Sirkap (Taxila)

This important caravan city was located in the Gandara region on the river bank opposite to the current city of Taxila, Punjab, Pakistan, on the ancient Silk Road, which connected it to the Eastern and Western cultures of Greece, Rome, India and China. The roots of the city extend back to 1000 BCE.

During his Indus Valley invasion in 326 BCE, Alexander the Great overtook Taxila without a battle. Sirkap was later constructed by the Greco-Bactrians in 180 BCE in the "Hippodamian" grid-plan--characteristic of Greek cities. Organized around one main avenue and fifteen perpendicular streets, it covers a surface of around 1,200 by 400 meters (3,900 ft × 1,300 ft), with a surrounding wall 5–7 meters (16–23 ft) wide and 4.8 kilometers (3.0 mi) long.

The Greek philosopher Apollonius of Tyana, who visited Sirkap in the 1st century CE, described the city's defensive wall and the houses, which "were built in such a way that if you look at them from outside they had only one story, while if you went into one of them, you at once found subterranean chambers extending as far below the level of the earth as did the chambers above".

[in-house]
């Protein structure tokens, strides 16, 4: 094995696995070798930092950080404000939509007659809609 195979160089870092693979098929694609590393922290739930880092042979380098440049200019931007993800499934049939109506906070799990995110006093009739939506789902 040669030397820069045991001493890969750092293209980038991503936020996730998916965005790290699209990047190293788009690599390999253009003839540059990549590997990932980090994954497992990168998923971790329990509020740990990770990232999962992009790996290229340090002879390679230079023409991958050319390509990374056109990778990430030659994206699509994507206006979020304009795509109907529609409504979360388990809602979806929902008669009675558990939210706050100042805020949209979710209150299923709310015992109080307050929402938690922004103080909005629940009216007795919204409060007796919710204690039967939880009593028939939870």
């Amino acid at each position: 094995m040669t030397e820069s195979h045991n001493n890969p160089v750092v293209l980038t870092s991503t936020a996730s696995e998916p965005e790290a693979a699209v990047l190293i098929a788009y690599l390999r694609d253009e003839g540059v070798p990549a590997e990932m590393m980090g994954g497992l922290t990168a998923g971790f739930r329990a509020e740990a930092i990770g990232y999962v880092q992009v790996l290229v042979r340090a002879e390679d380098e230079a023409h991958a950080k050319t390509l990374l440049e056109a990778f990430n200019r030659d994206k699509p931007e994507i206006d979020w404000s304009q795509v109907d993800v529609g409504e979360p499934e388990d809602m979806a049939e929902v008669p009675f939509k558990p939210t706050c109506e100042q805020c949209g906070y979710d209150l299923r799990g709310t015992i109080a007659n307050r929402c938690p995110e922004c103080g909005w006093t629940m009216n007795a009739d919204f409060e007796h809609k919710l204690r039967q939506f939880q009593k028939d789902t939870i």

Sirkap was Invaded many times, first by the Indo-Scythians and later by the Indo-Parthians, who rebuilt the city after an earthquake in 30 CE and added a temple to the sun god and the Buddhist stupas (reliquary shrines of Buddha and his disciples).

The architectural styles and decorations of the oldest Buddhist stupas in India located at Sirkap, indicate a cross influence and integration of Hellenistic Greek, Vedic Hindu, Jain, and Zoroastrian religious cultures. The Apsidal Temple built by Greeks (slightly larger than the Parthenon) was rebuilt by Buddhists after the 30 CE earthquake.

The Dharmarajika Stupa, about a kilometer to the southeast, is a large stupa that dates from the 2nd century CE. The stupa was built to house relics of the Buddha, surrounded by monastic buildings and served the comminity of Sirkap.(see pages ).

The archaeological excavation of the old city was carried out under the supervision of Sir John Marshall by Hergrew from 1912–1930.

Elevation is c. 508 meters (1666 feet) above sea level.

Materials: Walls of stone (in the pattern shown here, possibly plastered), with wood roof structure (possibly with clay and plaster roofing layers).

Data for this CG model from:
1.Varma, Supriya, (unknown date); Early HIstoric Cites in the Taxila Valley: Archaeological Perspectives, Centre for Historical Studies, Jawaharlal Nehru University, New Delhi.
2.Marshall, J.,(1951) An Illustrated Account of ARchaeologial Excavations 1913-1934, Volumes I-III (Cambridge: Cambridge University Press).
3. W. Rienjang, 'Sirkap (Taxila)', Gandhara Connections website,

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© 2009, Dennis R. Holloway Architect